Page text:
Bustos is vying to keep her seat in Illinois’ 17th District, facing Republican Bobby Schilling – a former congressman who she beat in 2012. Bustos – the first woman elected in the District – has supported raising the minimum wage earlier this year and has campaigned to get health care and good-paying jobs for veterans. Bustos is an original cosponsor of the Paycheck Fairness Act.
Do what you say you’re going to do. Follow through. Exceed expectations.
Reputations matter, in politics and in every field. You want to be known as someone who can be trusted to get things done and stick to your word.
- Cheri Bustos
Several artists and festival-goers expressed solidarity with Michael Brown, Eric Garner, and other alleged victims of police brutality at the 10th annual Afropunk Fest at Berry Commodore Park on Aug. 23 and Aug. 24.
Born out of Michael Spooner and Matthew Morgan’s 2003 documentary, Afropunk (which chronicled the black misfits who loved punk but felt like outsiders within a predominately white crowd), the festival has become a symbol of unconventional and multicultural identities in New York.
Now what we’re seeing is ‘hands up don’t shoot,’ the whole hoodies up marches, and social media campaigns after Trayvon Martin’s unfortunate death, is that young people are interested in creating change.
- Professor Robin Hayes, Progressive Pupil
Mary Burke made history when she became the first woman nominated by a major party for governor in Wisconsin. The latest poll out of Marquette Law School shows her in a dead heat against her Republican opponent, incumbent Scott Walker, at 47% to 46%. Burke previously served as Wisconsin secretary of commerce, and before that, worked for her family’s business, Trek Bicycle, now an international company.
We need women in politics. I believe diversity and representation of many different points of view is critically important. Women’s voices need to be heard on every issue, but most especially on those that are directly related to our personal healthcare decisions and our equality.
Family, friends at funeral remember Michael Brown
Ron Davis, the father of Jordan Davis, a black teen who was unarmed when he was fatally shot in Florida two years ago, arrived with Cephus Johnson, the uncle of Oscar Grant, who was killed by a police officer in Oakland, California, on New Year’s Day in 2009. Film director Spike Lee, Rev. Al Sharpton, and Missouri lawmakers Claire McCaskill and Maria Chappelle-Nadal were among those in attendance.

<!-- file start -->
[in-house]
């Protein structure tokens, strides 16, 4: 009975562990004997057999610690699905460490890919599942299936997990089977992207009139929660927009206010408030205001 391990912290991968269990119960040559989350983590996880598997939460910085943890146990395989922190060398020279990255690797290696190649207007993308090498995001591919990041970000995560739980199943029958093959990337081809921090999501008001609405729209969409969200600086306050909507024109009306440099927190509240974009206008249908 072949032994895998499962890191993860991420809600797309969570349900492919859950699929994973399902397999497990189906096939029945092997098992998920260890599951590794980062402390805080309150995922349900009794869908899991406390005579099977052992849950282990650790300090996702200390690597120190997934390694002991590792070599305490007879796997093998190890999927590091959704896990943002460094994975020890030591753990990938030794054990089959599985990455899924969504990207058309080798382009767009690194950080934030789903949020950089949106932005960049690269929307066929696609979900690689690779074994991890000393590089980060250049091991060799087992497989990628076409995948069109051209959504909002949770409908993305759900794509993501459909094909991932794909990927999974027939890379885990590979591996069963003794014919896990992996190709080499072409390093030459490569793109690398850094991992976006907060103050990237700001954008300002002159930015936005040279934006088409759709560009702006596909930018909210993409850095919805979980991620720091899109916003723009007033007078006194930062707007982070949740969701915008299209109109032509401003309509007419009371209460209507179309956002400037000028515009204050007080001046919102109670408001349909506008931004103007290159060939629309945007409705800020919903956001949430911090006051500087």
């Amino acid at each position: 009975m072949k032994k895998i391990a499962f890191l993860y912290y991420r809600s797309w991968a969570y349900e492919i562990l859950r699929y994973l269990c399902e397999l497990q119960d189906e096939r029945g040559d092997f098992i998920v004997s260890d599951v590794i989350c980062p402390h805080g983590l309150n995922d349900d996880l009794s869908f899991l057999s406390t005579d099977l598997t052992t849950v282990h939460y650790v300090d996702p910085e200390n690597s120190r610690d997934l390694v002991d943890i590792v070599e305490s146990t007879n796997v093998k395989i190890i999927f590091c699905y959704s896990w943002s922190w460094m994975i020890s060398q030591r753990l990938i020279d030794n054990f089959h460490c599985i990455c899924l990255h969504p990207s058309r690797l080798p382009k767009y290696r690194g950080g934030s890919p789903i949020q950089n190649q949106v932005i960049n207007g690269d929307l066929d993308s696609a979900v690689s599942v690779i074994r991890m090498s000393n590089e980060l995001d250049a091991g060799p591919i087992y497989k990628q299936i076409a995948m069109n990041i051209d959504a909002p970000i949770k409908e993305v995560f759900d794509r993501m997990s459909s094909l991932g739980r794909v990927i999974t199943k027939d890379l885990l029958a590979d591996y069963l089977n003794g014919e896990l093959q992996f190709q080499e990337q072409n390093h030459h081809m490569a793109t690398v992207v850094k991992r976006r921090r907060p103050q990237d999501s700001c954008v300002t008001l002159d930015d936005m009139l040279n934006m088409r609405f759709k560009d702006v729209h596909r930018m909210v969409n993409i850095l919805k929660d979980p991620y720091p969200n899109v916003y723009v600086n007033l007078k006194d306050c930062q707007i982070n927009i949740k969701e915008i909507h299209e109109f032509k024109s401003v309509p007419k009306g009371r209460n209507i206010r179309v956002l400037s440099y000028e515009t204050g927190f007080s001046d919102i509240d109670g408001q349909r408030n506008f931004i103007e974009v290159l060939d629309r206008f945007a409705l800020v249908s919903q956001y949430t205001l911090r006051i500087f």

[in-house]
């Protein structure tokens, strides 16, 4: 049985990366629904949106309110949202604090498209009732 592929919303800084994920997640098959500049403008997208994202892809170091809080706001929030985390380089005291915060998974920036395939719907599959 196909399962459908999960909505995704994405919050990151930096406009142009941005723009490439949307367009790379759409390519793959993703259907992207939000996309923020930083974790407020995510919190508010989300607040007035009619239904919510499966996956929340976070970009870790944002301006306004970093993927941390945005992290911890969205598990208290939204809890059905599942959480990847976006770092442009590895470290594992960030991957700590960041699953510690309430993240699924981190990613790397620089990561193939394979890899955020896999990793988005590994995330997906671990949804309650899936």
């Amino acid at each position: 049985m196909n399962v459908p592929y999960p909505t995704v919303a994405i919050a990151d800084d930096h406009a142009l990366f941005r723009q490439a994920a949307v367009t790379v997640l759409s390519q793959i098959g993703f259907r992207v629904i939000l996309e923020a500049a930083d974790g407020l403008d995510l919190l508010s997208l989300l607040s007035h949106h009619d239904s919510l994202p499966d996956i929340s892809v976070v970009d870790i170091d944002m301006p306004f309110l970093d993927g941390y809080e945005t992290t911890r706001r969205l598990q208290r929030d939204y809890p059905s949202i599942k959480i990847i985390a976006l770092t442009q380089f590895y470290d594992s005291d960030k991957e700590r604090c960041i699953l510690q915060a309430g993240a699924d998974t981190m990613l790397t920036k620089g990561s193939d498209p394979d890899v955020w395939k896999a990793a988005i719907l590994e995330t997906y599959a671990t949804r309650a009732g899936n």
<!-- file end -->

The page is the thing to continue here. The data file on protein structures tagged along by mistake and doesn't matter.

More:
Lucy Flores was born into an impoverished family of 13 children, abandoned by her mother in grade school, fell into a gang, was sentenced to youth prison and dropped out of high school. Now, she’s a lawyer and legislator, and currently running for lieutenant governor of Nevada.
"As you know, I don’t have the typical background of most politicians. I think it’s important to keep in mind that no matter your past, it is possible to change your future. I realized that education was the key to my future and I had incredible mentors in my life who encouraged me along the way. I encourage young women to seek out their dreams and find people to support them in their pursuits."
- Lucy Flores #Women2014
FERGUSON, Missouri — Michael Brown never made it to his first day of college. He never wore his student ID badge through the doors of the tech school here, never saw the syllabus outlining his first class. He had dreams of mastering a trade, becoming an electrician to heat and cool spaces. Maybe one day he’d even open up his own business.
Brown was just two days away from his first class at Vatterott College when he was shot dead by a police officer in the middle of the street. As the community roils over Brown’s death and his family mourns, students at the tech school Brown was supposed to attend are left wondering: Who could Mike Brown have been?
(Photo: David Goldman/AP)